your family and community. Make sure they have everything they need, get them some multivitamins supplements and

make sure they are eating healthy and well. Taking care of your health and immunity is important all year long, but it is more critical through the winter months, take the time to prepare your body and boost your immune system. Anyone who is concerned should go and visit their GP who will advise them on what they should be doing, if your GP recommends it you should get a flu shot. Stay in good health so that your body is in the best possible position to fight off any virus, bacteria or any other invader that might come your way. Often prevention is better than cure, by building up your immune system you are giving yourself the best chance you can to minimize your chances of catching a cold or flu. After all ‘Your Health is Your Wealth’.

Catherine Connors-Bevalot Corporate Stress Management Consultant, Time-Management consultant and Holistic Therapist, Trainer and Teacher. Catherine Connors-Bevalot has been studying and practicing holistic therapies and treatments for over ten years. She starting her career in massage therapy and reflexology, and this began a decade of passion and future intensive study into other areas of Holistic therapies and Stress & Time management. Her workshops and seminars are popular with businesses, health centres, adult learning centres, schools and private clients. Catherine's policy is based on the belief that her customers' needs are of the utmost importance. Her entire goal is committed to meeting those needs. As a result, a high percentage of her business is from repeat customers and referrals.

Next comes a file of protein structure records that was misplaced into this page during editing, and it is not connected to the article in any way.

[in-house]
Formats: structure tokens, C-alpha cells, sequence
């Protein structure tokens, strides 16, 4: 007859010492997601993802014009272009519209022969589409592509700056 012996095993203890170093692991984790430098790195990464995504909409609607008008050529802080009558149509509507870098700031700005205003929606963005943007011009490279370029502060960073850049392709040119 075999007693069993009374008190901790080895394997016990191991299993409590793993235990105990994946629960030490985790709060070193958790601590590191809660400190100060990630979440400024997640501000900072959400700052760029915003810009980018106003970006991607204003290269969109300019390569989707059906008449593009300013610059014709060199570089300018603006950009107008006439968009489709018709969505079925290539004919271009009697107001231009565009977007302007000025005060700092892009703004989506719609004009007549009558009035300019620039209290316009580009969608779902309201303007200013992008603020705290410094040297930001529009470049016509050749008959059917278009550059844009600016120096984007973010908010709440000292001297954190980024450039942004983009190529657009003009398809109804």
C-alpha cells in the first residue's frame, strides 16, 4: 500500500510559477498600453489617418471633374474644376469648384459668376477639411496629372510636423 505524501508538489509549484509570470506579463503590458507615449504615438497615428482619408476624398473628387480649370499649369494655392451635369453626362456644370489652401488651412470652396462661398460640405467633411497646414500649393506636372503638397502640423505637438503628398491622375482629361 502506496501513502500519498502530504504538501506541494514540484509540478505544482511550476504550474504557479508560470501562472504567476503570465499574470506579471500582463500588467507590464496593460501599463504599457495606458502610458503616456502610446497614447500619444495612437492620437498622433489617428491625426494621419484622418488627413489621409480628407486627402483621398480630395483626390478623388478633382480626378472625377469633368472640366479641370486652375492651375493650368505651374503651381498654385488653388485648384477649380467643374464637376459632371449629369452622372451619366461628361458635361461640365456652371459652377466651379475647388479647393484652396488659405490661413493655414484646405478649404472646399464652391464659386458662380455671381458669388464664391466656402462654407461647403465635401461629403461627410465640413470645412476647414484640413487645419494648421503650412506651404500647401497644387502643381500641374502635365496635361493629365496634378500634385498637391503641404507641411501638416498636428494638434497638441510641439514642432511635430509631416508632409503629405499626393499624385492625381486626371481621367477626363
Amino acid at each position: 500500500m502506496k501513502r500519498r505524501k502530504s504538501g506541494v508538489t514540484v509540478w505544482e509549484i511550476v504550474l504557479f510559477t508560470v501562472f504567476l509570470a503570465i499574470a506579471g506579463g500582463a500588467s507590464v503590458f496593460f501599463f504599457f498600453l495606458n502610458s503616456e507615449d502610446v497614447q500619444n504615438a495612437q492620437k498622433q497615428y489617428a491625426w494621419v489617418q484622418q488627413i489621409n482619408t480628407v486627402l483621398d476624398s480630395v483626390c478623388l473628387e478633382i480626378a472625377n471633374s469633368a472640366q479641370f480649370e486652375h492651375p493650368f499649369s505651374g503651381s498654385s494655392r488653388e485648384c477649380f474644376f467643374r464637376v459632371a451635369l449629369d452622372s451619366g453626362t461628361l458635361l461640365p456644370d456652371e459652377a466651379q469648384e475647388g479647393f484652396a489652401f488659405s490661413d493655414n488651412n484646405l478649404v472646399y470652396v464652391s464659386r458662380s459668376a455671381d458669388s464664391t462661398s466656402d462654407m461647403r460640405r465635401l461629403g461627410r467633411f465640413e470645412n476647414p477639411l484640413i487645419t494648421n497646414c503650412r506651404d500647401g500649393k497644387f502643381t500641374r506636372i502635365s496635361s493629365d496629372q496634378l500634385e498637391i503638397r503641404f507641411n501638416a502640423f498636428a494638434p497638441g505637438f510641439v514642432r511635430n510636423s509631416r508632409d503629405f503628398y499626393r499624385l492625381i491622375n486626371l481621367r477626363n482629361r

HSE encourages pregnant women to avail of Swine Flu vaccine The HSE would like to remind all pregnant women (from 14 weeks to six weeks after giving birth) to get the Swine Flu vaccine from their GP or from the HSE clinics nationwide. The HSE is encouraging pregnant women to avail of the vaccine to protect themselves and their unborn baby during the pregnancy. Pregnant women have a reduced immune system during pregnancy which reduces further as the pregnancy progresses and are therefore more at risk of developing complications from swine flu if they do not get the vaccine. They are four times more likely to be admitted to hospital with complications, including early labour or severe pneumonia, as a result The risk of these complications is higher after 14 weeks of pregnancy. As of yesterday there were 45 pregnant women in hospital being treated for swine flu which accounts for 6-8% of hospital admissions with swine flu. One pregnant woman has died from Pandemic (H1N1) in Ireland. The vaccine is the only defence we have against the Pandemic (H1N1) 2009 virus. It is important also to be protected from swine flu in the weeks after giving birth to ensure the mother is able to adequately mind her baby. The newborn baby will have antibodies passed from the mother in the womb which will offer the infant protection from the virus for up to six months.